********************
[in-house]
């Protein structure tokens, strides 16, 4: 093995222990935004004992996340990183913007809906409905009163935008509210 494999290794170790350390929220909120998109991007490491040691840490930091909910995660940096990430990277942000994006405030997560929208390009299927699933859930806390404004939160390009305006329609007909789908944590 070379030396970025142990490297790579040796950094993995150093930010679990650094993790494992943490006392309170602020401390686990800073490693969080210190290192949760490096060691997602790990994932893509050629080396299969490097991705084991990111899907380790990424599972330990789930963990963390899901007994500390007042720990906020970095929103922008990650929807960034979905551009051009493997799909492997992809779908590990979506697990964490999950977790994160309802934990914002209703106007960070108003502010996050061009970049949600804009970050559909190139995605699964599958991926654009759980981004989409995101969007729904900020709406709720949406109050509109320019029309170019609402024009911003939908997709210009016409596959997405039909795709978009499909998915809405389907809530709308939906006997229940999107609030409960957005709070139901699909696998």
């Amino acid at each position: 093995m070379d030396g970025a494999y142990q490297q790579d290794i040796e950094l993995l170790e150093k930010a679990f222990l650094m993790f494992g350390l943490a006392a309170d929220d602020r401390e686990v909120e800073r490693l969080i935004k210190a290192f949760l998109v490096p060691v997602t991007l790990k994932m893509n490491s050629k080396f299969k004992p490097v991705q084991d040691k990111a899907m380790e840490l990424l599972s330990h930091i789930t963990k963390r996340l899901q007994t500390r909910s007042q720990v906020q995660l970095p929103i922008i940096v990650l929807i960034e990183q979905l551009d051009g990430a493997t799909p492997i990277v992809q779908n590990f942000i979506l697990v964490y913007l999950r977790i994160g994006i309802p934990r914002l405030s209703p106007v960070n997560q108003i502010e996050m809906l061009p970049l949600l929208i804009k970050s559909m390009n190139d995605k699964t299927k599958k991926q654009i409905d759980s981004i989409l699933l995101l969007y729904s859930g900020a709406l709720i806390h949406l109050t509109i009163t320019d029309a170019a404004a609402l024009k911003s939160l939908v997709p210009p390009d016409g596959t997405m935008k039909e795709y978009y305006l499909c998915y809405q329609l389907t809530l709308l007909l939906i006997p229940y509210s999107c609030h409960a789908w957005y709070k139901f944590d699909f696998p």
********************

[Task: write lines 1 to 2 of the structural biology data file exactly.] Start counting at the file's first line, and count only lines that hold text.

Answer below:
[in-house]
């Protein structure tokens, strides 16, 4: 093995222990935004004992996340990183913007809906409905009163935008509210 494999290794170790350390929220909120998109991007490491040691840490930091909910995660940096990430990277942000994006405030997560929208390009299927699933859930806390404004939160390009305006329609007909789908944590 070379030396970025142990490297790579040796950094993995150093930010679990650094993790494992943490006392309170602020401390686990800073490693969080210190290192949760490096060691997602790990994932893509050629080396299969490097991705084991990111899907380790990424599972330990789930963990963390899901007994500390007042720990906020970095929103922008990650929807960034979905551009051009493997799909492997992809779908590990979506697990964490999950977790994160309802934990914002209703106007960070108003502010996050061009970049949600804009970050559909190139995605699964599958991926654009759980981004989409995101969007729904900020709406709720949406109050509109320019029309170019609402024009911003939908997709210009016409596959997405039909795709978009499909998915809405389907809530709308939906006997229940999107609030409960957005709070139901699909696998």